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Replication data for: Do Temporary-Help Jobs Improve Labor Market Outcomes for Low-Skilled Workers? Evidence from "Work First"

Version
V0
Resource Type
Dataset
Creator
  • Autor, David H.
  • Houseman, Susan N.
Publication Date
2010-07-01
Description
  • Abstract

    Temporary-help jobs offer rapid entry into paid employment, but they are typically brief and it is unknown whether they foster longer term employment. We utilize the unique structure of Detroit's welfare-to- work program to identify the effect of temporary-help jobs on labor market advancement. Exploiting the rotational assignment of welfare clients to numerous nonprofit contractors with differing job placement rates, we find that temporary-help job placements do not improve and may diminish subsequent earnings and employment outcomes among participants. In contrast, job placements with direct-hire employers substantially raise earnings and employment over a seven quarter follow-up period. (JEL J22, J23, J24, J31, J68)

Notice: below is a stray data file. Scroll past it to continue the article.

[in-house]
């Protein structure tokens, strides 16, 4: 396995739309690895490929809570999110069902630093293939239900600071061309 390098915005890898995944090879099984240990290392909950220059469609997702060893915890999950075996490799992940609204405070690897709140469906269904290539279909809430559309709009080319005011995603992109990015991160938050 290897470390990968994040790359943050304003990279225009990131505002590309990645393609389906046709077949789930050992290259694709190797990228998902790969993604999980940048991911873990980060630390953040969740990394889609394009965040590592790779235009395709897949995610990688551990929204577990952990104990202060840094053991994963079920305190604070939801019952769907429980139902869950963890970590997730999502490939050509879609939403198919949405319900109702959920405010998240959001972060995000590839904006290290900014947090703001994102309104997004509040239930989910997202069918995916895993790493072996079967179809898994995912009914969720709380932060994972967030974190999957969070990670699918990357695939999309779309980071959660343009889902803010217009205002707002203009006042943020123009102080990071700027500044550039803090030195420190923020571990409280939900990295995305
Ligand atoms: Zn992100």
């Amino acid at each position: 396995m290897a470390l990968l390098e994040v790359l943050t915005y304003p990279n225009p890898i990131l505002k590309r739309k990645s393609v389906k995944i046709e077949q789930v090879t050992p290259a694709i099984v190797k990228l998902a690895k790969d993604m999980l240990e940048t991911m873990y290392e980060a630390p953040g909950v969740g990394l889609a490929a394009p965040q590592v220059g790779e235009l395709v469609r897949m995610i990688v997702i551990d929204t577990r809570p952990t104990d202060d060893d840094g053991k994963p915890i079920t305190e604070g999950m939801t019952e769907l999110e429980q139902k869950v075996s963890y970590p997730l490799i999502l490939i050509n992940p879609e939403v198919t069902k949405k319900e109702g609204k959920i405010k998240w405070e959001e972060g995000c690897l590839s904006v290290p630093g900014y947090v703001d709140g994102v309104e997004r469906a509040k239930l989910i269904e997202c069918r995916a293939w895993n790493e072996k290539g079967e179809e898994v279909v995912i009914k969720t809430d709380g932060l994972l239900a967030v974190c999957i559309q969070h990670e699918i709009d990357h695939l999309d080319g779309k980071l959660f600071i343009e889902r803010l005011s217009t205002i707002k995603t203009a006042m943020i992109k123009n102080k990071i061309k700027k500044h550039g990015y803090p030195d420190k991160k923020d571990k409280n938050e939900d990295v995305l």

Availability
Download
Relations
  • Is supplement to
    DOI: 10.1257/app.2.3.96 (Text)
Publications
  • Autor, David H, and Susan N Houseman. “Do Temporary-Help Jobs Improve Labor Market Outcomes for Low-Skilled Workers? Evidence from ‘Work First.’” American Economic Journal: Applied Economics 2, no. 3 (July 2010): 96–128. https://doi.org/10.1257/app.2.3.96.
    • ID: 10.1257/app.2.3.96 (DOI)

Update Metadata: 2020-05-18 | Issue Number: 2 | Registration Date: 2019-10-12

Autor, David H.; Houseman, Susan N. (2010): Replication data for: Do Temporary-Help Jobs Improve Labor Market Outcomes for Low-Skilled Workers? Evidence from "Work First". Version: V0. ICPSR - Interuniversity Consortium for Political and Social Research. Dataset. https://doi.org/10.3886/E113761